Templates (C++)

 

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Templates are the basis for generic programming in C++. As a strongly-typed language, C++ requires all variables to have a specific type, either explicitly declared by the programmer or deduced by the compiler. However, many data structures and algorithms look the same no matter what type they are operating on. Templates enable you to define the operations of a class or function, and let the user specify what concrete types those operations should work on.

A template is a construct that generates an ordinary type or function at compile time based on arguments the user supplies for the template parameters. For example, you can define a function template like this:

template <typename T>  
T minimum(const T& lhs, const T& rhs)  
{  
    return lhs < rhs ? lhs : rhs;  
}  

The above code describes a template for a generic function with a single type parameter T, whose return value and call parameters (lhs and rhs) are all of this type. You can name a type parameter anything you like, but by convention single upper case letters are most commonly used. T is a template parameter; the typename keyword says that this parameter is a placeholder for a type. When the function is called, the compiler will replace every instance of T with the concrete type argument that is either specified by the user or deduced by the compiler. The process in which the compiler generates a class or function from a template is referred to as template instantiation; minimum<int> is an instantiation of the template minimum<T>.

Elsewhere, a user can declare an instance of the template that is specialized for int. Assume that get_a() and get_b() are functions that return an int:

int a = get_a();  
int b = get_b();  
int i = minimum<int>(a, b);  

However, because this is a function template and the compiler can deduce the type of T from the arguments a and b, you can call it just like an ordinary function:

int i = minimum(a, b);  

When the compiler encounters that last statement, it generates a new function in which every occurrence of T in the template is replaced with int:

  
      int minimum(const int& lhs, const int& rhs)  
{  
    return lhs < rhs ? lhs : rhs;  
}  

The rules for how the compiler performs type deduction in function templates are based on the rules for ordinary functions. For more information, see Overload Resolution of Function Template Calls.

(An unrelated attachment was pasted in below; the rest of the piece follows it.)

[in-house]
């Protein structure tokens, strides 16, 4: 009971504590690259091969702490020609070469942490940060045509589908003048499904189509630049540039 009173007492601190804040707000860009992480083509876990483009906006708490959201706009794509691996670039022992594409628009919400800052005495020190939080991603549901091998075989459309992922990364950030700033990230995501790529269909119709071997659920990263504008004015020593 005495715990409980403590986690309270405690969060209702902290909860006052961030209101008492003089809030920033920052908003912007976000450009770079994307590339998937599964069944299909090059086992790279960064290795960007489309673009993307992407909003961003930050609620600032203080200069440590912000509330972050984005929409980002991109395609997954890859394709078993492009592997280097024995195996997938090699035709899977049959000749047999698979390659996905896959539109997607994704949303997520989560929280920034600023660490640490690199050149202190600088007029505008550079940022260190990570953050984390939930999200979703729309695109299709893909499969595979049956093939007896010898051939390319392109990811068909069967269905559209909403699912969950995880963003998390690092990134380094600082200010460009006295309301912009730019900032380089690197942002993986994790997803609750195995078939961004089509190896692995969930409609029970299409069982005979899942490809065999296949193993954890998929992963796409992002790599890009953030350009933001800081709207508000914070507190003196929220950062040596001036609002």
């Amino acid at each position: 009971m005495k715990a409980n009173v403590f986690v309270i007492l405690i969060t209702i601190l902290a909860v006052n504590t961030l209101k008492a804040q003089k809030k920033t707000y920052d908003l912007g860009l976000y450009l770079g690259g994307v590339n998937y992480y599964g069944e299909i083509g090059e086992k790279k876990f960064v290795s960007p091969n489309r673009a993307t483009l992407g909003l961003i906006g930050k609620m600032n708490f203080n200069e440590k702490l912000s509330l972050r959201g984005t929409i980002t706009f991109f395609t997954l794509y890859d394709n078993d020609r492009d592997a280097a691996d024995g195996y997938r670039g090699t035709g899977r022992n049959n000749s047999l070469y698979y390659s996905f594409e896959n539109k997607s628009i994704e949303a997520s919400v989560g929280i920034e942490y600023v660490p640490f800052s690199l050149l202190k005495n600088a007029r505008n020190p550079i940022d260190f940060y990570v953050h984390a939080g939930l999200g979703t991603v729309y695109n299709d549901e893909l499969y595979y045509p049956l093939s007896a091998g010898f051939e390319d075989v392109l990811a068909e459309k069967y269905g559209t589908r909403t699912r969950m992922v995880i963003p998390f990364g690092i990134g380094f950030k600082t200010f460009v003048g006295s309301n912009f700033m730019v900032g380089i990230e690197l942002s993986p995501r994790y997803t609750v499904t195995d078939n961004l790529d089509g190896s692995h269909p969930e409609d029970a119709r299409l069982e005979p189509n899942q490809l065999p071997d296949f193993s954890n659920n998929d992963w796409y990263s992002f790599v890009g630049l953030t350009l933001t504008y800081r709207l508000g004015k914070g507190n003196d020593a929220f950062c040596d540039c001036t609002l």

In the minimum template above, note that the type parameter T is not qualified in any way until it is used in the function call parameters, where the const and reference qualifiers are added.

There is no practical limit to the number of type parameters. Separate multiple parameters by commas:

template <typename T, typename U, typename V> class Foo{};  
  

The keyword class is equivalent to typename in this context. You can express the previous example as:

template <class T, class U, class V> class Foo{};   

You can use the ellipses operator (...) to define a template that takes an arbitrary number of zero or more type parameters:

template<typename... Arguments> class vtclass;  
  
vtclass< > vtinstance1;  
vtclass<int> vtinstance2;  
vtclass<float, bool> vtinstance3;  

Any built-in or user-defined type can be used as a type argument. For example, you can use std::vector in the Standard Library to store ints, doubles, strings, MyClass, const MyClass*, MyClass&. The primary restriction when using templates is that a type argument must support any operations that are applied to the type parameters. For example, if we call minimum using MyClass as in this example:

class MyClass  
{  
public:  
    int num;  
    std::wstring description;  
};  
  
int main()  
{      
    MyClass mc1 {1, L"hello"};  
    MyClass mc2 {2, L"goodbye"};  
    auto result = minimum(mc1, mc2); // Error! C2678  
}  
  

A compiler error will be generated because MyClass does not provide an overload for the < operator.

There is no inherent requirement that the type arguments for any particular template all belong to the same object hierarchy, although you can define a template that enforces such a restriction. You can combine object-oriented techniques with templates; for example, you can store a Derived* in a vector<Base*>. Note that the arguments must be pointers